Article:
in each case to the total amount of non-volatile ethylenically unsaturated
monomer and polyamide and/or polyimide.
The mixture can contain, as further conventional components, polymerization
inhibitors, oxygen scavengers, hydrogen donors, sensitometric regulators,
dyes, pigments, plasticizers and thermally activatable crosslinking
It is generally advantageous to substantially isolate the compositions of
the present invention from the influence of atmospheric oxygen during
photopolymerization. If the composition is used in the form of a thin
copying layer, it is recommended that a suitable cover film with a low
permeability to oxygen be applied to the layer.
Leuco bases of triarylmethane dyes that are suitable for use in the present
invention include those of Crystal Violet, Victoria Blue BH, Victoria Pure
Blue BOH, Methyl Violet, Fuchsine, Malachite Green, Acid Violet 5B, Solar
Cyanine 6B, Brillant Green and Acilan Violet S.
Suitable actinic radiation to which the composition according to the
present invention is sensitive is any electromagnetic radiation whose
energy is sufficient to initiate polymerization. Visible and ultraviolet
light, x-rays and electron radiation are particularly suitable. Laser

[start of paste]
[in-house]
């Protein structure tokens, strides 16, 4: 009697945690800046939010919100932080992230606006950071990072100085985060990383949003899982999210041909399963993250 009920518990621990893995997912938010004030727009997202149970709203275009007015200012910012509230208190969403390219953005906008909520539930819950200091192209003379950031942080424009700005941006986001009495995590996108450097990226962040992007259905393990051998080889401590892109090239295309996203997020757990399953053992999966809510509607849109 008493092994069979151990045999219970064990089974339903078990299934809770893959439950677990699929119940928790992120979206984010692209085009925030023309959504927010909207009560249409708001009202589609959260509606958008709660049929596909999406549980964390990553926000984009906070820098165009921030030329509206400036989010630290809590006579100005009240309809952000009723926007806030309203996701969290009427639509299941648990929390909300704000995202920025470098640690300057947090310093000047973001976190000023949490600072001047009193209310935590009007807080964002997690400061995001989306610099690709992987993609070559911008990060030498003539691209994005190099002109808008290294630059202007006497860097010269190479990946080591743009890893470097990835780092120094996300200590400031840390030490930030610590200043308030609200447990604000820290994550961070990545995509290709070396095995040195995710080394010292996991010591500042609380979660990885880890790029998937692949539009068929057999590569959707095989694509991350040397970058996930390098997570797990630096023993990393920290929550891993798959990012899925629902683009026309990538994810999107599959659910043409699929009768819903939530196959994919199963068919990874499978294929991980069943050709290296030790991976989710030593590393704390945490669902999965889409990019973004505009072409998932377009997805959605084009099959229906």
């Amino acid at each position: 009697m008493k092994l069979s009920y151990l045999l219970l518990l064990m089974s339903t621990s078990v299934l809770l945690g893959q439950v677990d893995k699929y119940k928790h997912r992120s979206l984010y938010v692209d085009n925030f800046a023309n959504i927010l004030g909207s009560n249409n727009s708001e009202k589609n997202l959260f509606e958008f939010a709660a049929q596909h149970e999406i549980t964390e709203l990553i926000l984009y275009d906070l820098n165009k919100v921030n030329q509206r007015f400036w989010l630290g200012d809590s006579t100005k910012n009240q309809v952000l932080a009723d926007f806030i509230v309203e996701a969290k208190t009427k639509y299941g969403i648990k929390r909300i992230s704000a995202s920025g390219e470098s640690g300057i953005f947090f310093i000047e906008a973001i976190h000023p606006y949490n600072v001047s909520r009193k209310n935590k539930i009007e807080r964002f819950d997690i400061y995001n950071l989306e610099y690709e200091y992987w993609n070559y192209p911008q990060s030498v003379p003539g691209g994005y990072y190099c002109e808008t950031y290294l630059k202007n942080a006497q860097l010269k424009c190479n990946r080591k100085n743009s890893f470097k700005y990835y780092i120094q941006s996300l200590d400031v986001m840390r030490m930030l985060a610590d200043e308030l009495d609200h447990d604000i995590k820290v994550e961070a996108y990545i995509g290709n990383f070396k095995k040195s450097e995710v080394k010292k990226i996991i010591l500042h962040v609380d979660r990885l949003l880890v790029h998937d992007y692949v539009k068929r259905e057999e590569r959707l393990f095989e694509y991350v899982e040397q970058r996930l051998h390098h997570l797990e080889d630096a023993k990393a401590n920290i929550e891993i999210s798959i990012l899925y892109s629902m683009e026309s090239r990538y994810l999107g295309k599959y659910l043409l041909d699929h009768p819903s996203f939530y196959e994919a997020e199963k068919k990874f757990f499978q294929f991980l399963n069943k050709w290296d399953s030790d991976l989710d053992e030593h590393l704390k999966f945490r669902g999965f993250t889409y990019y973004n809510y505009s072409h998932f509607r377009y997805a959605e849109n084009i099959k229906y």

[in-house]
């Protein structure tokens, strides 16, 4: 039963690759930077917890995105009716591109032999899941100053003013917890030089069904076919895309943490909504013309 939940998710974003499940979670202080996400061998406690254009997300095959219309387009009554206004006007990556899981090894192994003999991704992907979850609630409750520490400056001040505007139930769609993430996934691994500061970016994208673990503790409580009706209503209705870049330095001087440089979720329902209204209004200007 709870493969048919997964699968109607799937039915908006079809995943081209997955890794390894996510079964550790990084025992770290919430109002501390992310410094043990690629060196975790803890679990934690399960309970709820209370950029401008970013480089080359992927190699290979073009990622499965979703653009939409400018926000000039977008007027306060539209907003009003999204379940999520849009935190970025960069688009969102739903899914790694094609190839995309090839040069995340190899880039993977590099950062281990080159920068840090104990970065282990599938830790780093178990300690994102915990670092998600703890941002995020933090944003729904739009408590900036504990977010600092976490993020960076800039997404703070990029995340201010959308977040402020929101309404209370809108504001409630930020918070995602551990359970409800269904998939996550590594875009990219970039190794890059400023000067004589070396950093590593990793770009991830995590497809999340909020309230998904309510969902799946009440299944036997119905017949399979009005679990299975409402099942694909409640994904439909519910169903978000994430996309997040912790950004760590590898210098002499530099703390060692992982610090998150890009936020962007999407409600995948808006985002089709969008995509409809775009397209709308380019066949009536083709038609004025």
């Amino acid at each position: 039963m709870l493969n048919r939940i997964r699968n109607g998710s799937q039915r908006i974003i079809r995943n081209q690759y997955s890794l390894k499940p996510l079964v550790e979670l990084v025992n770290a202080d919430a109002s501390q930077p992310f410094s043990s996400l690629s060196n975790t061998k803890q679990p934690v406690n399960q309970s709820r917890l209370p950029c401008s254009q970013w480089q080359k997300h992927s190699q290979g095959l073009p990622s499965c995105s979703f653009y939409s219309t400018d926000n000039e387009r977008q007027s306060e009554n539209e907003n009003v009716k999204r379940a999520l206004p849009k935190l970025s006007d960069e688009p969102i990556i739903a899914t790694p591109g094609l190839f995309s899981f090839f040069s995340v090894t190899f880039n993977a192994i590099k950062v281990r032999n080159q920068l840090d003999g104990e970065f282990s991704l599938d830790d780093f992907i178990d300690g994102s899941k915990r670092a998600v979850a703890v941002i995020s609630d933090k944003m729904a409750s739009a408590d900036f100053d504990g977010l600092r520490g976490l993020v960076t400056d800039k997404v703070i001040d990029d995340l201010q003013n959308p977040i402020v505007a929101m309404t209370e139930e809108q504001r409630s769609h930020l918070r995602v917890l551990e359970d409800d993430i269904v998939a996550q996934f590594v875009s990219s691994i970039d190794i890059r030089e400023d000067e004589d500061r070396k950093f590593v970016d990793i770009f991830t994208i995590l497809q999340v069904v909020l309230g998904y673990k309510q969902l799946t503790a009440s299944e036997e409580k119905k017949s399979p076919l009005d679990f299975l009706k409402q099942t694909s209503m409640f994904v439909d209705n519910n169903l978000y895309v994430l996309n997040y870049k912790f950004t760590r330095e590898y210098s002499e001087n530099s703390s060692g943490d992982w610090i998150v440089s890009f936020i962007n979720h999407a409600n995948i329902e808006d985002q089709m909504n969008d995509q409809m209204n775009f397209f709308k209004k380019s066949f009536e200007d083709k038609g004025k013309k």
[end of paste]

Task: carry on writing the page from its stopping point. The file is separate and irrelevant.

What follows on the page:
radiation in the visible and UV range can also be used Short-wavelength
visible and near-UV light is preferred.
The photosensitive compositions of the invention may be employed in
solution which can be applied to a substrate by any conventional method;
roller coating, dipping, spraying, whirling and spin coating. They may be
prepared into and used as dry films as taught in U.S. Pat. No. 4,469,982
to Celeste, the teachings of which are incorporated herein by reference.
Suitable substrates include silicon, aluminum, glass polymeric resin boards
and films, silicon dioxide, doped silicon dioxide, silicon nitride,
tantalum, copper, polysilicone ceramics and aluminum/copper mixtures.
Suitable application solvents include toluene, N-methyl-pyrrolidone,
dimethylformamide, -butyrolactone, acetone, diglyme, tetrahydrofuran,
propylene glycol methyl ether and mixtures. The photosensitive
compositions after exposure may be developed by conventional aqueous
alkaline developers such as those disclosed in parent applications Ser.
No. 76,098 and 915,342.